JEMELE HILL, STAFF WRITER, "THE ATLANTIC": It's hard. And even waking up today, it just felt so surreal that I couldn't believe that he's gone. And we did -- we fostered a relationship, as I write about in "The Atlantic," that started from a disagreement. He wrote -- or he said some comments to "The New Yorker" in a profile about Trayvon Martin, that case, and I thought it was really tone deaf and that he kind of missed the point. And so I was -- when I was at ESPN, I was on air and I was criticizing him, which considering his greatness as a player is something not often done necessary. And before I could even make it offset, before they ended the show, he had sent me a direct message and he and I had never spoken. And he told me to call him right away.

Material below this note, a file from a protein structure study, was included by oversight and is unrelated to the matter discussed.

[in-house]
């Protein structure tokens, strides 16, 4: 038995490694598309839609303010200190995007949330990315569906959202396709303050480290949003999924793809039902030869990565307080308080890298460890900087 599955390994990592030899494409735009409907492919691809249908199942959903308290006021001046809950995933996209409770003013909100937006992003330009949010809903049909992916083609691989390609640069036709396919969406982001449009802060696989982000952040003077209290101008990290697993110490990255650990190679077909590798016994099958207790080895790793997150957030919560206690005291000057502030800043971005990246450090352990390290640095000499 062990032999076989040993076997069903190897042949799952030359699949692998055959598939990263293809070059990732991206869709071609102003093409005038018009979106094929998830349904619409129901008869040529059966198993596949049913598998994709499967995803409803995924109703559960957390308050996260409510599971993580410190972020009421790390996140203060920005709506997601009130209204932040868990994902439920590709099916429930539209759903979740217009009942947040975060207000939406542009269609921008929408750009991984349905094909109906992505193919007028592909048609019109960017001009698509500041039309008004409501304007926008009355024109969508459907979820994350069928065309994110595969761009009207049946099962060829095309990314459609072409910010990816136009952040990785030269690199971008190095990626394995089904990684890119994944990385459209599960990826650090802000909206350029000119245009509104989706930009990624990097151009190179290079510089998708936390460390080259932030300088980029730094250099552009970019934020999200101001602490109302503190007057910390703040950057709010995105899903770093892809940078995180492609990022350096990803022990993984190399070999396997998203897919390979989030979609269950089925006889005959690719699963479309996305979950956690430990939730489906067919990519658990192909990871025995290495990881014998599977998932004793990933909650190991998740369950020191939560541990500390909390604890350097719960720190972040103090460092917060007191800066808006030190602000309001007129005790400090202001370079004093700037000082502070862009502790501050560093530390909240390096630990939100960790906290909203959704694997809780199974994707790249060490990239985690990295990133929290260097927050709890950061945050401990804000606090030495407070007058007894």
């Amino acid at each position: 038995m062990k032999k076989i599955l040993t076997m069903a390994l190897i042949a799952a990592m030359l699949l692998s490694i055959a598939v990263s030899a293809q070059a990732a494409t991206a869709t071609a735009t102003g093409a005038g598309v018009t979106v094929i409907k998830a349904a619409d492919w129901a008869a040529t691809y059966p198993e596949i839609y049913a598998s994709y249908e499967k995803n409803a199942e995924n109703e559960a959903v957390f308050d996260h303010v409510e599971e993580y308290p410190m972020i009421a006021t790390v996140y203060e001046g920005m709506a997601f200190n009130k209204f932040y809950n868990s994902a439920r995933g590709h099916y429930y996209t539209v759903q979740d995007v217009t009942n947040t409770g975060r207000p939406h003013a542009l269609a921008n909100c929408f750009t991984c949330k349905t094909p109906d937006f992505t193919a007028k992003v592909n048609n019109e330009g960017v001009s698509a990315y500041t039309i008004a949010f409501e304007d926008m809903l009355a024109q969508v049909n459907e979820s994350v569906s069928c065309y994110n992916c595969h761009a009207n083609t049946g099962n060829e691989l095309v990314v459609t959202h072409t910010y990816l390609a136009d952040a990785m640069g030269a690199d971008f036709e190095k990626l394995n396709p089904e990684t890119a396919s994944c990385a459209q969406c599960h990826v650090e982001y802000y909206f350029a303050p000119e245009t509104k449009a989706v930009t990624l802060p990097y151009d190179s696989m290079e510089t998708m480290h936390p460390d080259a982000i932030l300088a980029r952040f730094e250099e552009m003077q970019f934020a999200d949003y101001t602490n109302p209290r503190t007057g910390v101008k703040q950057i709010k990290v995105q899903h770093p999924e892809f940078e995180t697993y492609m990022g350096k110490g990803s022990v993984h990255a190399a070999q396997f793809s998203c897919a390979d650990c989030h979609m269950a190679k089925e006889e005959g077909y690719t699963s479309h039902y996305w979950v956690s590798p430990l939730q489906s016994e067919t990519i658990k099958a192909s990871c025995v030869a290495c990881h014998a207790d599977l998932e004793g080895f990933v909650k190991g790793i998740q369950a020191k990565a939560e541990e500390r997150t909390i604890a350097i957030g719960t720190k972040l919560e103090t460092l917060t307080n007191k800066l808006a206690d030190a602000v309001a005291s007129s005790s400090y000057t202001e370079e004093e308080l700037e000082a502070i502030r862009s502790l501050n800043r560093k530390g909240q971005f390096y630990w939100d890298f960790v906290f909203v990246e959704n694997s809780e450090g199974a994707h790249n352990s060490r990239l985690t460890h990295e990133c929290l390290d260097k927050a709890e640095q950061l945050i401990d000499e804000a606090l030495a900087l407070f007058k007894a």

And I waited and I called him and we wound up talking for an hour and just kind of hashing it out. And for, I guess I would be considered an old school journalist at this point, that was sort of the way it was done. It's like you wrote something, if they didn't like it you had to have that face to face, you give them a chance to respond. And I thought it was really interesting that he was kind of of that mindset. Like, no, I have an issue, you don't understand what I'm trying to say or I didn't mean it the way it came out.

CAMEROTA: And what he was trying to say, I think, if I can interpret what he was trying to say, you know better, is that he was going to wait till more facts came out. He wasn't just going to have just a knee jerk reaction.

HILL: Yes, that was part of it. But I think it's the way that he said it, that it just -- it really struck me as wrong. And, again, as I allude to in the piece, he later apologized to the Martin family for the comments coming off as kind of harsh and he even spoke at a rally for Trayvon Martin. And so he really evolved.

And when the Michael Brown situation happened in Ferguson, his tone, demeanor, his comments completely different than I think how he started with Trayvon Martin. So he clearly kind of got it, if you will.